Despite their beauty and generality, the results of Ay et al. [2] and Bauer et al. [7] leave open the possibility that there might exist a natural metric other than the Fisher information metric on an individual statistical model $$\mathcal {M}$$. This could occur, for example, if there is a natural metric on $$\mathcal {M}$$ that does not (invariantly) extend to a metric on the infinite-dimensional models of [2, 7] that contain $$\mathcal {M}$$ and many unrelated models. Also, exponential families have a distinguished, finite-dimensional set of sufficient statistics, called the canonical sufficient statistics, which are related to their natural affine structures ([1, Thm. 2.4] and [3, Lemma 8.1]). Therefore, the invariance assumptions of [2, 7] are arguably too strong for exponential families, and instead it would be more natural to consider invariance under canonical sufficient statistics rather than all sufficient statistics.

In this paper, we prove a refined version of Chentsov’s theorem in the important case of exponential families (later extended to curved exponential families). Instead of considering metrics defined on an infinite-dimensional statistical model, as in [2, 7], we consider metrics defined only on a given exponential family $$\mathcal {M}$$ and some of its derived families, namely its independent and identically distributed (IID) extensions and their corresponding natural exponential families. Instead of assuming these metrics are invariant under all sufficient statistics or all diffeomorphisms, we assume invariance under canonical sufficient statistics and IID extensions. This assumption of invariance under IID extensions has no analogue in previous work, but IID extensions are natural and important transformations between statistical models (perhaps more so than sufficient statistics), so this invariance assumption is arguably more natural than invariance under sufficient statistics. Also, this extra invariance assumption is offset by the fact that we restrict our sufficient statistics to the canonical ones. Then, under a mild regularity condition, we prove that metrics with these invariance properties are multiples of the Fisher information metric (see Theorem 5.1). This result therefore gives a new characterisation of the Fisher information metric as the only metric on an exponential family and its derived families that is invariant under canonical sufficient statistics and IID extensions.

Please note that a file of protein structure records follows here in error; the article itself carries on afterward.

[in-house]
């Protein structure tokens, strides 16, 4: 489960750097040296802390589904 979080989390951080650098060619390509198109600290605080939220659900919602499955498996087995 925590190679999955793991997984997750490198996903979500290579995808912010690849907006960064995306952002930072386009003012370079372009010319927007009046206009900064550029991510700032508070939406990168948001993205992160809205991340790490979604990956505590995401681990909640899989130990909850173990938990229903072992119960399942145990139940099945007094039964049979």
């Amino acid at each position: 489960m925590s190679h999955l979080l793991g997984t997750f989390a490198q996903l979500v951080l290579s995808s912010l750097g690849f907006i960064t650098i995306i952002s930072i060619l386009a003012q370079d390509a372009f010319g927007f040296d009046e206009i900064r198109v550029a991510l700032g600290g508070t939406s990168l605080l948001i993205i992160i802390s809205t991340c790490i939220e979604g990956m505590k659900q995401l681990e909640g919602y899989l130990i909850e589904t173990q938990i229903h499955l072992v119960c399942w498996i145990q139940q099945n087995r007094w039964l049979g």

Our approach has a number of advantages: as discussed above, we only assume that the metric is defined on an individual model and its related models, and our invariance assumptions respect the natural affine structures of exponential families; we only consider metrics on a collection of finite-dimensional models (similar to the original version of Chentsov’s theorem [9, 10, 20]), which allows us to avoid the technicalities encountered in [2, 7] because of the infinite-dimensionality of their statistical models; our proof is unified for discrete and continuous distributions, unlike the proofs of [7, 9, 10, 20], so there is some hope of extending our proof to general statistical models; our proof shows that Chentsov’s theorem is a corollary of the central limit theorem, which makes this result more understandable and intuitive; and our results complement those of Bauer et al. [7], since curved exponential families are essentially the only statistical models with smooth sufficient statistics that are not diffeomorphisms, by the Pitman–Koopman–Darmois theorem [5].

The rest of this paper is set out as follows. In Sect. 2 we define the Fisher information metric and some relevant notions from differential geometry, as they apply in our main case of interest. In Sect. 3 we briefly recall the definition of an exponential family and some of its derived families. We then give precise descriptions of our assumptions in Sect. 4, before using these assumptions and the central limit theorem to prove our characterisation of the Fisher information metric in Sect. 5. Section 6 then describes extensions of our results to curved exponential families and higher-order symmetric tensors. We compare our version of Chentsov’s theorem with previous versions in Sect. 7 before finishing with a discussion of our results and a non-technical summary of our proof in Sect. 8.

## 2 The Fisher information metric

This section briefly recalls the definitions of tangent vectors and the Fisher information metric of a statistical model. General references for the notions from Riemannian geometry described here are [13, Appendix C] and, for infinite-dimensional manifolds, [14].

In all later sections of this paper, we will take $$\mathcal {M}$$ to be a regular exponential family and $$\Theta$$ to be its natural parameter space, but in this section we let $$\mathcal {M}$$ be a more general statistical model and let $$\Theta$$ be the parameter space for any smooth parameterisation of $$\mathcal {M}$$. More precisely, suppose $$\Theta$$ is an open subset of $$\mathbb {R}^d$$ and that $$\mu$$ is a measure on $$\mathbb {R}^m$$ with support $$\mathcal {X}$$. Then our statistical model is $$\mathcal {M}= \{ p_\theta \mu \mid \theta \in \Theta \}$$, where each $$p_\theta :\mathcal {X}\rightarrow \mathbb {R}_{>0}$$ is a $$\mu$$-integrable, strictly positive function that is normalized, meaning $$1 = \int p_\theta d\mu$$. Note that $$\mathcal {M}$$ is a set of probability measures on $$\mathbb {R}^m$$. We assume that the parameterisation of $$\mathcal {M}$$ by $$\Theta$$ is smooth, in the sense that $$\theta \mapsto p_\theta (x)$$ is a smooth (i.e., infinitely differentiable) function for $$\mu$$-almost all x. We also assume that the parameterisation is non-singular, meaning that the parameterisation map $$\Theta \rightarrow \mathcal {M}$$ given by $$\theta \mapsto p_\theta \mu$$ is injective and that it maps non-zero tangent vectors to non-zero tangent vectors, in a sense that will become clear below.